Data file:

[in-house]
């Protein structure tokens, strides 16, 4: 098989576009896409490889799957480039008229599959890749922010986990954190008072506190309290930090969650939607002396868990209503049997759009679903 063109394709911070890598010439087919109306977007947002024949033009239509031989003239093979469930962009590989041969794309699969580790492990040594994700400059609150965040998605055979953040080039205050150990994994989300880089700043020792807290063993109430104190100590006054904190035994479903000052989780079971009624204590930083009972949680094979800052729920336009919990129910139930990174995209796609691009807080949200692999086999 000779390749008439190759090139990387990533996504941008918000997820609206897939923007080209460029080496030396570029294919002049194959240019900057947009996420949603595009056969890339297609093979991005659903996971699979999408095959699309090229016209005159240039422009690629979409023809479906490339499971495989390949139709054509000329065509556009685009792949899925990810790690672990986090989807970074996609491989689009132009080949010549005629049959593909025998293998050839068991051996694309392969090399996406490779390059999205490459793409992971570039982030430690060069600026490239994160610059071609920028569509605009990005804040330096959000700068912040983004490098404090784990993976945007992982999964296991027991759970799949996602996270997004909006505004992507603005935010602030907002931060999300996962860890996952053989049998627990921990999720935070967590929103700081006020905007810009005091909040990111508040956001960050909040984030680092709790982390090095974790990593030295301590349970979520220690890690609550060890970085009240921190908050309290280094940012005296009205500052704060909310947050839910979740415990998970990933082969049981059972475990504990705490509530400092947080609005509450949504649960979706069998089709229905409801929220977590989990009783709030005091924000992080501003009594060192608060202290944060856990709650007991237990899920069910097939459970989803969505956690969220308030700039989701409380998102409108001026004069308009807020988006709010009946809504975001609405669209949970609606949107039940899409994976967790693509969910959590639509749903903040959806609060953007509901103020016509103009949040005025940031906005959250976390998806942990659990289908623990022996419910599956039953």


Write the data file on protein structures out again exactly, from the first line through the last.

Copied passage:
[in-house]
């Protein structure tokens, strides 16, 4: 098989576009896409490889799957480039008229599959890749922010986990954190008072506190309290930090969650939607002396868990209503049997759009679903 063109394709911070890598010439087919109306977007947002024949033009239509031989003239093979469930962009590989041969794309699969580790492990040594994700400059609150965040998605055979953040080039205050150990994994989300880089700043020792807290063993109430104190100590006054904190035994479903000052989780079971009624204590930083009972949680094979800052729920336009919990129910139930990174995209796609691009807080949200692999086999 000779390749008439190759090139990387990533996504941008918000997820609206897939923007080209460029080496030396570029294919002049194959240019900057947009996420949603595009056969890339297609093979991005659903996971699979999408095959699309090229016209005159240039422009690629979409023809479906490339499971495989390949139709054509000329065509556009685009792949899925990810790690672990986090989807970074996609491989689009132009080949010549005629049959593909025998293998050839068991051996694309392969090399996406490779390059999205490459793409992971570039982030430690060069600026490239994160610059071609920028569509605009990005804040330096959000700068912040983004490098404090784990993976945007992982999964296991027991759970799949996602996270997004909006505004992507603005935010602030907002931060999300996962860890996952053989049998627990921990999720935070967590929103700081006020905007810009005091909040990111508040956001960050909040984030680092709790982390090095974790990593030295301590349970979520220690890690609550060890970085009240921190908050309290280094940012005296009205500052704060909310947050839910979740415990998970990933082969049981059972475990504990705490509530400092947080609005509450949504649960979706069998089709229905409801929220977590989990009783709030005091924000992080501003009594060192608060202290944060856990709650007991237990899920069910097939459970989803969505956690969220308030700039989701409380998102409108001026004069308009807020988006709010009946809504975001609405669209949970609606949107039940899409994976967790693509969910959590639509749903903040959806609060953007509901103020016509103009949040005025940031906005959250976390998806942990659990289908623990022996419910599956039953």